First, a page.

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Stephen King’s Top 10 films of 2009

Posted by LiveFor on January 7, 2010

I do like a bit of King. True, many of the film adaptions of his books have been poor, but then you get The Shining, The Mist and The Shawshank Redemption. I got Under the Dome for Christmas so looking forward to starting that.

As usual (check out his faves of 2008) King has listed his top films of the year over at EW and here is the list:

1. The Hurt Locker – Bomb disposal is one of the great staples of war movies, but it has never been depicted in such terrifying detail as it is here. Locker is more than suspenseful, however. Director Kathryn Bigelow (Point Break), who has explored the destructive impulses of young men before, outdoes herself in this perfectly honed drama that speaks to the addictive attractions of risk and violence. Want to know why it’s so easy for the pols to feed the war machine? Look here for answers.

2. The Last House on the Left – Easily the most brilliant remake of the decade, and not just because the 1972 original was such a crapfest. This beautifully photographed — but hard to watch — movie is the standard by which all horror/suspense films should be judged: The acting is superior (Breaking Bad’s Aaron Paul is especially fine), the story makes sense, and, most importantly, Last House’s moral compass points to true north. We don’t want these creeps back for six or eight sequels; they are monsters, and we want them dead. This film is on par with The Silence of the Lambs.

3. The Road – Cormac McCarthy’s novel of the apocalypse comes to the screen with all its spare and deadly beauty intact. It’s often painful to watch (at my screening I actually heard the projectionist sobbing as the film neared its end), but Viggo Mortensen’s performance as the dedicated father is Oscar bait.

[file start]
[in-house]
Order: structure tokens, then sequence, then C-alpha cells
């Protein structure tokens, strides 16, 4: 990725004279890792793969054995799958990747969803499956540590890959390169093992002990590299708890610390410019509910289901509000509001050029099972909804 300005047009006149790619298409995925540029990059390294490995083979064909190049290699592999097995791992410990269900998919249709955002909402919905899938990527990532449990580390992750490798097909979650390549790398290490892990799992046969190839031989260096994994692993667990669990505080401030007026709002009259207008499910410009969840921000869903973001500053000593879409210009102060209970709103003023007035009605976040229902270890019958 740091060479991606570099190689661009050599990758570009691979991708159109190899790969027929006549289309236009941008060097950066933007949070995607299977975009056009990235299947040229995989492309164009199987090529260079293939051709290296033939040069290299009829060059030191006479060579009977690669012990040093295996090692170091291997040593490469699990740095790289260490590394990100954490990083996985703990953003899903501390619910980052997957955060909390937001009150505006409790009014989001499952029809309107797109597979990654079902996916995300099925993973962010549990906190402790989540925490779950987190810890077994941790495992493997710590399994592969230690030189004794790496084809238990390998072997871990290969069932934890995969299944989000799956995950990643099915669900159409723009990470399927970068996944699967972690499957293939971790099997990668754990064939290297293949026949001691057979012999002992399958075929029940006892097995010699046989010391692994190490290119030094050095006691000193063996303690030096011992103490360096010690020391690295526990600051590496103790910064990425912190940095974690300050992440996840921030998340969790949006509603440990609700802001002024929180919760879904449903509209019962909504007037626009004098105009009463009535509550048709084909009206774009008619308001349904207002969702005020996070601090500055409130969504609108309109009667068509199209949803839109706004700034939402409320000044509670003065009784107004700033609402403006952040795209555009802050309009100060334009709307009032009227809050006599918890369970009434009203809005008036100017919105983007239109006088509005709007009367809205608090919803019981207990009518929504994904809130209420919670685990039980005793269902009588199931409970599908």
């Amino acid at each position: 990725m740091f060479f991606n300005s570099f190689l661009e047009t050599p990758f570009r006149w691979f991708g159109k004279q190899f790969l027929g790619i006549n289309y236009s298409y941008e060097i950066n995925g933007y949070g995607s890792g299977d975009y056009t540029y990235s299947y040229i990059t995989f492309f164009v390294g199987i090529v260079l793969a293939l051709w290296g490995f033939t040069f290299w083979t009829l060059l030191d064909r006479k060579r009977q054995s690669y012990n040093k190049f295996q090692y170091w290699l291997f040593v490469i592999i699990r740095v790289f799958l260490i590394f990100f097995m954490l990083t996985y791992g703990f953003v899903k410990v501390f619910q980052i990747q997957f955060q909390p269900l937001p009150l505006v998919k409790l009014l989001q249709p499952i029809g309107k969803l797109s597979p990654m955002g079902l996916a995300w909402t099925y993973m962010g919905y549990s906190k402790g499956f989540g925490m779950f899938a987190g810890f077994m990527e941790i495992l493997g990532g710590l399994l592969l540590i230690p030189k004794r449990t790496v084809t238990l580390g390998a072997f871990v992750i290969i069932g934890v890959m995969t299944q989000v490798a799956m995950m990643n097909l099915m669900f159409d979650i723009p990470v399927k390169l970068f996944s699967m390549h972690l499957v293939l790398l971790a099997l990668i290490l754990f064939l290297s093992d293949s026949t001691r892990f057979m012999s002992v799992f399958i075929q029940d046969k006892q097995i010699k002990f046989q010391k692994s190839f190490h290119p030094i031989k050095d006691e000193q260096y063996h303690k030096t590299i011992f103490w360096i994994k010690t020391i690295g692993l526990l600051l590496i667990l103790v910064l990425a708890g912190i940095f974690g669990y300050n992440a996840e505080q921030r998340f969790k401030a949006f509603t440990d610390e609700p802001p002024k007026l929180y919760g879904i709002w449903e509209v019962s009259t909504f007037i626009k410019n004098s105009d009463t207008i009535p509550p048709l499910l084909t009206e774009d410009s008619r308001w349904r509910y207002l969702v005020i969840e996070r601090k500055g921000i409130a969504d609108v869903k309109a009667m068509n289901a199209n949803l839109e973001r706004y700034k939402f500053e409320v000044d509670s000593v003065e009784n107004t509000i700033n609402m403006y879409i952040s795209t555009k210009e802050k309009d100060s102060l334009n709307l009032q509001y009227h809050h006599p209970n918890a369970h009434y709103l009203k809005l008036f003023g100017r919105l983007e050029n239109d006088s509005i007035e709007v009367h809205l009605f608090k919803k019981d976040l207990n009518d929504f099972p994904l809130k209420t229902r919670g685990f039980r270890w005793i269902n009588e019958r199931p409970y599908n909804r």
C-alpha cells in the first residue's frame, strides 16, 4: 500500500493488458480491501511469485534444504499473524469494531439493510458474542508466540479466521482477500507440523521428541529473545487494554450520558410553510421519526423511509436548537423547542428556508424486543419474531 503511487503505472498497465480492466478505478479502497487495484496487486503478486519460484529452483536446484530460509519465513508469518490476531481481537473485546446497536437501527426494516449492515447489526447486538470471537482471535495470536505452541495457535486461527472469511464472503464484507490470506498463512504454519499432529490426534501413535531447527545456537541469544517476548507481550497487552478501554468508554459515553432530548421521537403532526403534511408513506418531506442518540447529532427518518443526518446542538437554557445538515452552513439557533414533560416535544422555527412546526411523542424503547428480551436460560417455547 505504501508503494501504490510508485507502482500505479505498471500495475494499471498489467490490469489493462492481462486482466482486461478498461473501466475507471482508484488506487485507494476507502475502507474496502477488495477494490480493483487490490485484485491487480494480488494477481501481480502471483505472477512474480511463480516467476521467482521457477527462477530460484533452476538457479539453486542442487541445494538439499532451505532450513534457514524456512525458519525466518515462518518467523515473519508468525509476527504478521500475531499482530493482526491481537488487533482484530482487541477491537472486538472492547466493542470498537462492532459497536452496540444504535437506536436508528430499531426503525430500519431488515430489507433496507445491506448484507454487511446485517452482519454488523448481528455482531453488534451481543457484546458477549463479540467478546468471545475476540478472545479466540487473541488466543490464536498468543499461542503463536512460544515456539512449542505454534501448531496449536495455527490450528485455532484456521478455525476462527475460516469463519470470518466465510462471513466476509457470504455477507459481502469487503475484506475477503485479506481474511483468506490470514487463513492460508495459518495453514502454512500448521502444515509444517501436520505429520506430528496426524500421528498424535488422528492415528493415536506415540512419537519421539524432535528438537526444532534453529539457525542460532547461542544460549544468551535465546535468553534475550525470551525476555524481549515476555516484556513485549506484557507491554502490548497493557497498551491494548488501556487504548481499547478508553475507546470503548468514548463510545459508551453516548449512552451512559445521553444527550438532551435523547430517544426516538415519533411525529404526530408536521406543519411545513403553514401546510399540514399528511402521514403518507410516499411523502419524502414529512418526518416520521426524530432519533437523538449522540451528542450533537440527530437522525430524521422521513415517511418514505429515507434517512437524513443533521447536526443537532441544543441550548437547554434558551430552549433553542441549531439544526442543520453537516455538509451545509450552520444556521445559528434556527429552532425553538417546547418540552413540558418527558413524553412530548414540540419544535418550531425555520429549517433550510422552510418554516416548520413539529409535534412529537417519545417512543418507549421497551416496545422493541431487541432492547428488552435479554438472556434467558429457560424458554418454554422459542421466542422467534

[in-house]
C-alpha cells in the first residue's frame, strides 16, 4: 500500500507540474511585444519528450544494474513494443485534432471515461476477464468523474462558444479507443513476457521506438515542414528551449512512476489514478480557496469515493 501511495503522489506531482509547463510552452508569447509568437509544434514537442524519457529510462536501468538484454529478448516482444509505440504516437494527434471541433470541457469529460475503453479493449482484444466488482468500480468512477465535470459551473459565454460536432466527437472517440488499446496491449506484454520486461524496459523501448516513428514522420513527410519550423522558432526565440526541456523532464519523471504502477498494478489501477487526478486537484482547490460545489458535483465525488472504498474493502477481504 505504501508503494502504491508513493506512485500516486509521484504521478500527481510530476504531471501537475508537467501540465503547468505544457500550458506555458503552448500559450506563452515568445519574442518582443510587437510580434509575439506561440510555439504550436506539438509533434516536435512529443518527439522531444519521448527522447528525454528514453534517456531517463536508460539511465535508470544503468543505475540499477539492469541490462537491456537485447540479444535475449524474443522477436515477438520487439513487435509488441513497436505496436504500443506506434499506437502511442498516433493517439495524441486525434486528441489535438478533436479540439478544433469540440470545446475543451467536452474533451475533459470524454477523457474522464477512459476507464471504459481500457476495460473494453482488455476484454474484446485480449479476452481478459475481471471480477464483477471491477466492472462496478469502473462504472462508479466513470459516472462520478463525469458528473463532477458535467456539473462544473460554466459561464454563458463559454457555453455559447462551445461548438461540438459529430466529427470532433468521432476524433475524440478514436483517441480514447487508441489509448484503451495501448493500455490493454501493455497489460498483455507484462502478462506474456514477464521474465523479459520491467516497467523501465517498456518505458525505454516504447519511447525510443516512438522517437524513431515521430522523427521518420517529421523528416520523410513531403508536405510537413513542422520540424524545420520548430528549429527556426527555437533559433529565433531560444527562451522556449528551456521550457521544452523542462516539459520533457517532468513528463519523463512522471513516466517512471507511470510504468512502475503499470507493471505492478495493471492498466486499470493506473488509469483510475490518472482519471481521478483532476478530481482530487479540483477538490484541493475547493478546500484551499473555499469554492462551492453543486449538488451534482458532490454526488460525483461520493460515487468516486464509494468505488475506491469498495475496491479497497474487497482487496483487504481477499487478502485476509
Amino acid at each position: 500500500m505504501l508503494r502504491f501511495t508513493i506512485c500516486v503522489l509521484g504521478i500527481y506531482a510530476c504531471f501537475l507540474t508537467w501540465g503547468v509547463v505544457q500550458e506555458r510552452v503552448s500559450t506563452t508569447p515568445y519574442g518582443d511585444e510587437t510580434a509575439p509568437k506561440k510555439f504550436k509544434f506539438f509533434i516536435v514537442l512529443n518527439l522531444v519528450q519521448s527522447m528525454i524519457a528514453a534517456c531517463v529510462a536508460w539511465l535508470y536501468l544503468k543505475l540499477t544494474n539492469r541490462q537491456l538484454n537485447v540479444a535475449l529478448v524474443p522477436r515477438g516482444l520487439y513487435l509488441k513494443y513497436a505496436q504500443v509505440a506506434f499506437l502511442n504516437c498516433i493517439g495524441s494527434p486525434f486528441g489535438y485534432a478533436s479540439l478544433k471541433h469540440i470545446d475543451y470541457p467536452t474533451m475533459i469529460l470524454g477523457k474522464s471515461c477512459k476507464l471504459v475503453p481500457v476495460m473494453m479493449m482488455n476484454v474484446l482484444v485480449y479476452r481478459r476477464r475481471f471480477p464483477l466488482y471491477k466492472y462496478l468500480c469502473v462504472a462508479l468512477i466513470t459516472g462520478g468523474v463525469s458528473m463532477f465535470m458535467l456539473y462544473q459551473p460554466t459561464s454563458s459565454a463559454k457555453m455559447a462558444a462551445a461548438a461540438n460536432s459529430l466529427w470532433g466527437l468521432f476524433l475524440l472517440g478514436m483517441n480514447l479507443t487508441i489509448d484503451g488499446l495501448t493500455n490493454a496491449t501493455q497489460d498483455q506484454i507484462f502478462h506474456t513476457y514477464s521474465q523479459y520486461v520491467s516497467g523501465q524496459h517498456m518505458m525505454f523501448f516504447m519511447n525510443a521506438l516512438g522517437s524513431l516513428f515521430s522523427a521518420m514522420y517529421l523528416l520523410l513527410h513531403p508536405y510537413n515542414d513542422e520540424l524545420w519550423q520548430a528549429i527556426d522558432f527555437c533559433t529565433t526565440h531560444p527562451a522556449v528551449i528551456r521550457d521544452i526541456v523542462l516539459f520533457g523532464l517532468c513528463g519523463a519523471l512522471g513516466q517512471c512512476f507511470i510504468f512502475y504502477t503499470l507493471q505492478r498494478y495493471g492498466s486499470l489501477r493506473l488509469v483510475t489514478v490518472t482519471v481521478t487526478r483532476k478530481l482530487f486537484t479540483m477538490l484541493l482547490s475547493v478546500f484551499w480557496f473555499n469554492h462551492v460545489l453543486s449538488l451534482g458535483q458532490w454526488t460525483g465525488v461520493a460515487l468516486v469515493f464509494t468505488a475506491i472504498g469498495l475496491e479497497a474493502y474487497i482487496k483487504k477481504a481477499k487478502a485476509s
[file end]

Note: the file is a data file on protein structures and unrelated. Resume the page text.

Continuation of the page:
4. Disgrace – John Malkovich shines as an arrogant Cape Town professor who exiles himself to his daughter’s farm rather than apologize for his sexual excesses with a student. He is forced to reevaluate his behavior after his daughter is raped. The scenery is gorgeous, and the story — sorrowful but never sentimental — is hypnotic.

5. The Reader – I know, it was released in 2008, but my lists go from December to December, and it would be criminal to leave out this wrenching exploration of guilt and atonement. Kate Winslet’s Hanna Schmitz was the best performance I saw all year.

6. District 9 – This quasi (not to mention queasy) documentary sci-fi pic is a clever parable about the price of racial prejudice, but what really struck me about it was how the special effects served the story, rather than the other way around. If 2012 is good cheese, then District 9 is a fine wine.

7. Law Abiding Citizen – The outraged husband and father decides to punish the baddies himself when the wimpish legal system won’t: Yeah, yeah, we’ve seen it all before, but this version’s script is wound tight and clever enough to draw blood.

8. The Taking of Pelham 1 2 3 – Director Tony Scott’s most lucid and suspenseful movie. The real pleasure here is watching John Travolta’s balls-to-the-wall star turn as the villainous Ryder (called Mr. Blue and played by Robert Shaw in the 1974 version). This makes Public Enemies look pretty tame

9. Fantastic Mr Fox – A screwball comedy that just happens to be animated.

10. 2012 – No filmgoing diet is complete without some cheese, and this throwback to the great disaster movies of the ’70s (Earthquake, The Towering Inferno) amply filled the bill.

A few different films to most other lists. What do you think of his list?

2 Responses to “Stephen King’s Top 10 films of 2009”

  1. Deckard said

    from the looks of the list he’s clearly better off sticking to books over film reviews

  2. pat said

    hahaha exactly. anyone who puts 2012 on such a list seriously has some issues.

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